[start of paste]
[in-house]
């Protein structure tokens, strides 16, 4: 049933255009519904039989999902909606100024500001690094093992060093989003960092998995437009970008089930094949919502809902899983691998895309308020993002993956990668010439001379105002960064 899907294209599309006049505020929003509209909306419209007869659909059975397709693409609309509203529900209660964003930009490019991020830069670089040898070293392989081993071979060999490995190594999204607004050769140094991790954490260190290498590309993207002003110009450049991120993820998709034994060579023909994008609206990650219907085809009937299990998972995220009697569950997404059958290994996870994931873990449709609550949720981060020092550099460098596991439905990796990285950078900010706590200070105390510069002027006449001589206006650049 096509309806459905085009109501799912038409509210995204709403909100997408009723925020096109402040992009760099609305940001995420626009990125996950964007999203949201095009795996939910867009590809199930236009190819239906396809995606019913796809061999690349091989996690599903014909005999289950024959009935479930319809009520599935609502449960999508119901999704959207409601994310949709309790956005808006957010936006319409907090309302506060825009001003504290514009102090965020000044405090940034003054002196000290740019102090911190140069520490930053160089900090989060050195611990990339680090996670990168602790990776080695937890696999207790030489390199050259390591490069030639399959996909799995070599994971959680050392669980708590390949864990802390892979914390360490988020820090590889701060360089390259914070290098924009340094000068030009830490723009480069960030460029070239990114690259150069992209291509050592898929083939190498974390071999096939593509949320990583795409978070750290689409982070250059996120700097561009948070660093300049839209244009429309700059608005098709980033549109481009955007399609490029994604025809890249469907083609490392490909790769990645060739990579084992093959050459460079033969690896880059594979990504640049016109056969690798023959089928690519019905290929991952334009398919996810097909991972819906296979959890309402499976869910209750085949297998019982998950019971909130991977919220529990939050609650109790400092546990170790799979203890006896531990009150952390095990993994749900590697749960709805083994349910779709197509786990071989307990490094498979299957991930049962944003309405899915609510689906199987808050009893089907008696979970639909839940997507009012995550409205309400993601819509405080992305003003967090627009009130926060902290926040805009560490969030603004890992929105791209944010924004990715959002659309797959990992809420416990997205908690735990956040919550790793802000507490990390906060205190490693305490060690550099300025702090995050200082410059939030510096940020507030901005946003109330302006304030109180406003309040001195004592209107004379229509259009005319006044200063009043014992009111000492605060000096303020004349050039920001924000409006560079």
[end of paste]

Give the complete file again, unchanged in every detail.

[in-house]
């Protein structure tokens, strides 16, 4: 049933255009519904039989999902909606100024500001690094093992060093989003960092998995437009970008089930094949919502809902899983691998895309308020993002993956990668010439001379105002960064 899907294209599309006049505020929003509209909306419209007869659909059975397709693409609309509203529900209660964003930009490019991020830069670089040898070293392989081993071979060999490995190594999204607004050769140094991790954490260190290498590309993207002003110009450049991120993820998709034994060579023909994008609206990650219907085809009937299990998972995220009697569950997404059958290994996870994931873990449709609550949720981060020092550099460098596991439905990796990285950078900010706590200070105390510069002027006449001589206006650049 096509309806459905085009109501799912038409509210995204709403909100997408009723925020096109402040992009760099609305940001995420626009990125996950964007999203949201095009795996939910867009590809199930236009190819239906396809995606019913796809061999690349091989996690599903014909005999289950024959009935479930319809009520599935609502449960999508119901999704959207409601994310949709309790956005808006957010936006319409907090309302506060825009001003504290514009102090965020000044405090940034003054002196000290740019102090911190140069520490930053160089900090989060050195611990990339680090996670990168602790990776080695937890696999207790030489390199050259390591490069030639399959996909799995070599994971959680050392669980708590390949864990802390892979914390360490988020820090590889701060360089390259914070290098924009340094000068030009830490723009480069960030460029070239990114690259150069992209291509050592898929083939190498974390071999096939593509949320990583795409978070750290689409982070250059996120700097561009948070660093300049839209244009429309700059608005098709980033549109481009955007399609490029994604025809890249469907083609490392490909790769990645060739990579084992093959050459460079033969690896880059594979990504640049016109056969690798023959089928690519019905290929991952334009398919996810097909991972819906296979959890309402499976869910209750085949297998019982998950019971909130991977919220529990939050609650109790400092546990170790799979203890006896531990009150952390095990993994749900590697749960709805083994349910779709197509786990071989307990490094498979299957991930049962944003309405899915609510689906199987808050009893089907008696979970639909839940997507009012995550409205309400993601819509405080992305003003967090627009009130926060902290926040805009560490969030603004890992929105791209944010924004990715959002659309797959990992809420416990997205908690735990956040919550790793802000507490990390906060205190490693305490060690550099300025702090995050200082410059939030510096940020507030901005946003109330302006304030109180406003309040001195004592209107004379229509259009005319006044200063009043014992009111000492605060000096303020004349050039920001924000409006560079």